As for metadata, IMS standards are not final. Although IMS, along with such organizations as ARIADNE and AICC, is now basing its work on IEEE standards (Learning Objects Metadata Model) in order to secure a stronger foundation, early adopters of metadata standards at the local level will almost certainly need to struggle through numerous iterations down the road before things settle down. As with XML, there are no widespread tools for creation of metadata let alone compliant search utilities. And again, there is currently no widespread body of expertise in metadata, at least not in the education field.

Finally, lest we become too enthralled with the technical possibilities offered by new technologies, let’s be reminded they have only a “second order effect on the painful process of actually learning” (Jess H. Brewer, 2/12/99). McLuhan aside, this rings very true! Perhaps there is a fork down the road: one way leads to a technology that supports (not supplants!) flexible, dynamic and creative learning design and the building of learning communities; the other leads to a meaningless proliferation of decontextualized learning (read “market”) objects, dissociated from any meaningful dialogue with a learning community. Of course these are extremes, but are they not both very real possibilities? These are not just technical matters; they involve our educational vision…let’s keep our eyes open to the bigger issues.

Several people in this discussion asked whether we should become involved in some way with these developments. Alan Cooper (1/12/99) pointed out three possible areas of involvement for us: awareness, adaptation and influence. These three areas probably best encapsulate the things we can do to move ahead.

Awareness: As we’ve seen during this discussion, members of this list have a wide-ranging network of contacts and other information sources; let’s keep the information rolling in! A list of XML and metadata resources could possibly be added to the C2T2 website (gee it’s easy suggesting work for other people). Perhaps we can learn more about the pioneering work that OLA is doing using XML/SMGL, DTDs and metadata. More and more conferences are including these topics in their lineups. Awareness is the starting point for action.

Adaptation: Although it would be premature if not impossible to undertake a full scale adoption of these technologies at this time, a certain amount of adaptation might help us move forward in our understanding of, and preparation for, their potential. As a system we could perhaps take on one or more model or testbed projects. For instance (more work for others again…), metadata could be incorporated into the DLCD (Distributed Learning Course Directory) or portions of it, with an interim search capacity until better tools come along. Even if we don’t have IMS or other advanced search tools yet, we’ve seen examples of reasonable facsimiles using database queries or other homemade search tools. The OER (Online Educational Resources) project could be a good foundation for further research into XML and metadata issues. Perhaps IMS student profiling standards need to be studied by an agency such as CEISS. We also need talk to our librarians about their role in metadata–after all, they are the cataloguing and classification professionals. Perhaps we can work with their professional groups to advance our understanding of and preparation for metadata adoption in BC.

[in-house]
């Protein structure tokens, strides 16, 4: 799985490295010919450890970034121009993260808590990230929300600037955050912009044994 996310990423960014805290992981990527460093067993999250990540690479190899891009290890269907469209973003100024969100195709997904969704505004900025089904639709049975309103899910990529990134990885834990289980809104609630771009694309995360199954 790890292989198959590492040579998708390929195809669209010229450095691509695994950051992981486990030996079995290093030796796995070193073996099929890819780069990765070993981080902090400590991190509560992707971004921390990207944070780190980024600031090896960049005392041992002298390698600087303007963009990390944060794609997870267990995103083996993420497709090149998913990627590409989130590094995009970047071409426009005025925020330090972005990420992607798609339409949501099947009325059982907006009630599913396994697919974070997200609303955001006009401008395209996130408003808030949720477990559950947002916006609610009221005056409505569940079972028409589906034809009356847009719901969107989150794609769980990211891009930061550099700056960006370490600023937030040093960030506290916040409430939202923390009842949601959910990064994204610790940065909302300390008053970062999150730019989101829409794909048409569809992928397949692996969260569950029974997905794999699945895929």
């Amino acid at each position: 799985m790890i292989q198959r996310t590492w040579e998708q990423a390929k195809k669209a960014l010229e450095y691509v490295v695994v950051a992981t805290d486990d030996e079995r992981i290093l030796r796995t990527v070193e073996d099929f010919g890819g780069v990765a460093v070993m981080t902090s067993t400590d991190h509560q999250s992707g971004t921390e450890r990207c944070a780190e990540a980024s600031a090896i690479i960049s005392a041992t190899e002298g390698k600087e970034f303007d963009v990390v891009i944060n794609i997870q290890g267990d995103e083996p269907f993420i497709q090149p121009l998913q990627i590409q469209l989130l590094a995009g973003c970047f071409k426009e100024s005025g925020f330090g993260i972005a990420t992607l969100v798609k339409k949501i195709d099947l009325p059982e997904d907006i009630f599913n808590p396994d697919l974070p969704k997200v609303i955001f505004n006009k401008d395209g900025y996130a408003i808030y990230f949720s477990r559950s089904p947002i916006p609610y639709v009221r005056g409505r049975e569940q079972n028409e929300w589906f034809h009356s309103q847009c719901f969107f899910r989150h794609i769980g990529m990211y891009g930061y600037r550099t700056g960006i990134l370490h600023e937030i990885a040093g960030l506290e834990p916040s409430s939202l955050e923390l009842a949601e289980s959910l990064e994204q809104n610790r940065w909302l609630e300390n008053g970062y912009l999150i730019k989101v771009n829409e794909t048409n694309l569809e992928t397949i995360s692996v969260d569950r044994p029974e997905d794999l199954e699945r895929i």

Influence: Do we want some influence in the development of metadata standards? Could C2T2 or another representative organization in BC take the lead in this area, perhaps becoming part of the IMS cooperative and seeking input from the rest of the system? These are issues we can continue to explore.

Again, thanks everyone for your participation. This is a great list and I look forward to many more fruitful discussions in the new millennium (I know, it’s not really a new millennium, but when the big odometer of time turns four numbers at once, what can you say?…). The BC Educational Technology User Group is supported by the Centre for Curriculum, Transfer and Technology